Published on in Children's Doctor
Review 2016’s highlights in CHOP’s annual reports
Compelling stories of the biggest breakthroughs of last year are at the heart of Children’s Hospital of Philadelphia’s Annual Report, Breakthroughs. Every Day. and the CHOP Research Institute Annual Report, Accelerating Breakthroughs. Peruse the 2016 reports to learn about:
- Innovation in employee-inspired inventions, treating GI disorders and data-driven research
- The South Philadelphia Community Health and Literacy Center, which CHOP created in partnership with the City of Philadelphia
- A $25 million gift Children’s Hospital received from the Roberts family to create a new collaborative focused on individualized medicine and genetics
- The Research Institute’s new Strategic Plan and new Research Affinity Groups
- Staff who received prestigious awards and were recognized for their leadership in children’s health
- The 10th anniversary of the Center for Applied Genomics and other important milestones
Julian Allen, MD, receives lifetime achievement award
Julian Allen, MD, Chief, Division of Pulmonary Medicine, and Director, CHOP Asthma Program, was recognized for lifetime achievement in the field of pediatric pulmonology by the American Academy of Pediatrics Section on Pediatric Pulmonology and Sleep Medicine. Allen, who has been chief since 1998, received the 2017 Edwin L. Kendig Jr. Award in February. He is also a professor of Pediatrics at the Perelman School of Medicine at the University of Pennsylvania.
MAYO Clinic, CHOP to collaborate on HLHS
Children’s Hospital of Philadelphia and Mayo Clinic’s Todd and Karen Wanek Family Program for Hypoplastic Left Heart Syndrome (HLHS) are collaborating to delay and prevent heart failure from HLHS. The collaboration is part of a consortium of regional centers across the nation and will allow for a decrease in the amount of time from research and discovery to the clinical application of innovative cell-based therapies.
“Cell-based therapy offers us another potential option — beyond conventional medical treatments, ventricular assist devices, or transplants — for a child or young adult with a failing heart,” says CHOP’s Robert Shaddy, MD, Chief, Division of Cardiology.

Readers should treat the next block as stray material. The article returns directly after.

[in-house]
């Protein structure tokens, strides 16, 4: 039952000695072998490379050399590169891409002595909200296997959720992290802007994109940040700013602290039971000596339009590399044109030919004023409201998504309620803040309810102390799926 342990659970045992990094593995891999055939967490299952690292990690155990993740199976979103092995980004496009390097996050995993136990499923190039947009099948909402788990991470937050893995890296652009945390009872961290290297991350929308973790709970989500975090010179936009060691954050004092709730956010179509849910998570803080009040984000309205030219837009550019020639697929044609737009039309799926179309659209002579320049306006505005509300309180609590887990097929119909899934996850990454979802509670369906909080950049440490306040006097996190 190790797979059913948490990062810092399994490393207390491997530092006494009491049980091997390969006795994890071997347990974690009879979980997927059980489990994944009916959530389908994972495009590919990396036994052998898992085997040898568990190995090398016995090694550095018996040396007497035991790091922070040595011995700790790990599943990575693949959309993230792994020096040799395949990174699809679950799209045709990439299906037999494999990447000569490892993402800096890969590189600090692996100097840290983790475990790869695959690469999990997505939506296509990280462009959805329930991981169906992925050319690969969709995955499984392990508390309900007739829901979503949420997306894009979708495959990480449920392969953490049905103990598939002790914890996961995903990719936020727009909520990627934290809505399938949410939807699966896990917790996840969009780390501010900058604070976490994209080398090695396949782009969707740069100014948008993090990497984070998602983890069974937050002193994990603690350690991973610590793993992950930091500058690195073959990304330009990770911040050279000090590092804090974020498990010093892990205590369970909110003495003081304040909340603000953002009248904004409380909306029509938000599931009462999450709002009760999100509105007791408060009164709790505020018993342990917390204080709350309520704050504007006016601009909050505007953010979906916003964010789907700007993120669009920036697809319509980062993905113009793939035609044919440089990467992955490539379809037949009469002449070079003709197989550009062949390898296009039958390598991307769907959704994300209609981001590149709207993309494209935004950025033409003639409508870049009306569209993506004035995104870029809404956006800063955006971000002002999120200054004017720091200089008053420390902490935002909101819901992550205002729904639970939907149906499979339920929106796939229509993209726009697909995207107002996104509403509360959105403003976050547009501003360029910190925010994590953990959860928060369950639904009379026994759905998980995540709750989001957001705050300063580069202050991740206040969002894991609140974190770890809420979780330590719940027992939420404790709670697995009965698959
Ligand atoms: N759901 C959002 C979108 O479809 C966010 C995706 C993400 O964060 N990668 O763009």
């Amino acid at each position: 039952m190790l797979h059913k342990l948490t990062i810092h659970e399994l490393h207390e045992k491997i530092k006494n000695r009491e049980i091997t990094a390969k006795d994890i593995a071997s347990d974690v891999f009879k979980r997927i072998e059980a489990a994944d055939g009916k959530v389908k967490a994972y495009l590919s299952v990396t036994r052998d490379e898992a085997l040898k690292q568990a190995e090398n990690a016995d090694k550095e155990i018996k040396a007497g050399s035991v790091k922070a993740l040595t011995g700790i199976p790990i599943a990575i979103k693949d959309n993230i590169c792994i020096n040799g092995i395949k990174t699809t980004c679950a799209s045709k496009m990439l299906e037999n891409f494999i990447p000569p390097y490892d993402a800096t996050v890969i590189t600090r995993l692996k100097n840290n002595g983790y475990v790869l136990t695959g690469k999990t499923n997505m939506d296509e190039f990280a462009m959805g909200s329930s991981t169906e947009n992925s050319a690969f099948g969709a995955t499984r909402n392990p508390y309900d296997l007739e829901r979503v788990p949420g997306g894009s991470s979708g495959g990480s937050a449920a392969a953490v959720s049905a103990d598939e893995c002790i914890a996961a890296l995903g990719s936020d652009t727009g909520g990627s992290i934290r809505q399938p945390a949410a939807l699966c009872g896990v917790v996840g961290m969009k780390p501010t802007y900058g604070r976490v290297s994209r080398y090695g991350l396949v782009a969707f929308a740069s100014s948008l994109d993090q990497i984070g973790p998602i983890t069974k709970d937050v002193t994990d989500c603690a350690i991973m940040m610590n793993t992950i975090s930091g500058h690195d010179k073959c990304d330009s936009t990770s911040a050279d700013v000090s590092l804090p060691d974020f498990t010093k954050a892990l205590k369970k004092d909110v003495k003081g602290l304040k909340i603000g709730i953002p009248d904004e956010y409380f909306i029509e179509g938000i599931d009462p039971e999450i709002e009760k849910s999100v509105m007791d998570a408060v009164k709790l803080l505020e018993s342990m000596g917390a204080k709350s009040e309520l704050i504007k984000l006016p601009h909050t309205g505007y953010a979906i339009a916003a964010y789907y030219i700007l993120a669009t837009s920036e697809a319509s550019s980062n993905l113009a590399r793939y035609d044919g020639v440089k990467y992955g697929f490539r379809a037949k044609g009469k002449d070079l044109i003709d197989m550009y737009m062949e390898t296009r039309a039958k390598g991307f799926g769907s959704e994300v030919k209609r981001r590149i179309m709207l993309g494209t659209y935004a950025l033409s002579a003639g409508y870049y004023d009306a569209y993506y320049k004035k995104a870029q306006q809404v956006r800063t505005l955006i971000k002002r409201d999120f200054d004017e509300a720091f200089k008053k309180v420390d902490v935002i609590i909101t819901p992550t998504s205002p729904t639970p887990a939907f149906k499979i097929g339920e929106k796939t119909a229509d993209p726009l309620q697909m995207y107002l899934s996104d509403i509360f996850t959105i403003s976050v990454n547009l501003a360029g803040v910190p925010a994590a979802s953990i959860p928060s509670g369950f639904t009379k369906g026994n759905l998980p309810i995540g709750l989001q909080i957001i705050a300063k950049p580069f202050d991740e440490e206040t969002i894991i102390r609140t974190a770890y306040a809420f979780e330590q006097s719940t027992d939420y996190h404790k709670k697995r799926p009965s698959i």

Treatment guidelines for growth failure highlight need for more research
CHOP led a study that created new clinical guidelines for managing children and adolescents with growth failure, but medical and ethical questions remain and require additional research.
“The nuances of this issue leave much room for open questions and differences of interpretation,” says study leader and CHOP endocrinologist Adda Grimberg, MD. “In developing these guidelines, we analyzed not only the results, but the strengths, limitations, and potential biases of studies in a large evidence base that continues to evolve.”
For children with certain clearly diagnosed medical conditions — growth hormone deficiency and primary IGF-I deficiency — the experts recommend hormonal treatments. When the cause of growth failure is unknown — idiopathic short stature — they advise against routine growth hormone use and recommend a shared decision-making approach, weighing physical and psychological burdens for the child, along with a discussion of risks and benefits.
“Administering growth hormone treatment may help very short children gain a few inches in height, but it also exposes them to a powerful hormone when we do not fully know the long-term implications,” says co-author Chris Feudtner, MD, PhD, a Pediatrician and Director of the Hospital’s Department of Medical Ethics.
The guidelines, written on behalf of the Pediatric Endocrine Society, appeared in Hormone Research in Paediatrics.
Affiliations with Einstein Healthcare, RWJBarnabas to broaden CHOP’s reach
The alliance between Children’s Hospital and Einstein Healthcare Network took a step forward on Jan. 1 when CHOP officially transitioned to lead professional services in the newborn nursery and NICU at Einstein Medical Center Montgomery in East Norriton, Pennsylvania.
Einstein’s exceptional women’s health and maternity care and now CHOP’s world-class neonatology services are available to Central Montgomery County families at one easily accessible location with access to the nationally acclaimed pediatric specialties at CHOP’s Main Campus in Philadelphia. Both organizations continue to explore several additional facets of this alliance, including pediatric emergency services and integration of electronic medical records.
Also in January, RWJBarnabas Health and CHOP signed a letter of intent, proposing a strategic alliance and outlining plans for a pediatric healthcare delivery system designed to improve access, delivery, quality, and efficiency of pediatric health in central and northern New Jersey.
The affiliation will create the most comprehensive pediatric health network in the region and enable greater opportunity to improve the health and promote wellness of children in our communities. It is intended to include care for all pediatric inpatients, outpatients, and ambulatory patients, as well as other services that are to be determined.
Categories: Children’s Doctor Spring 2017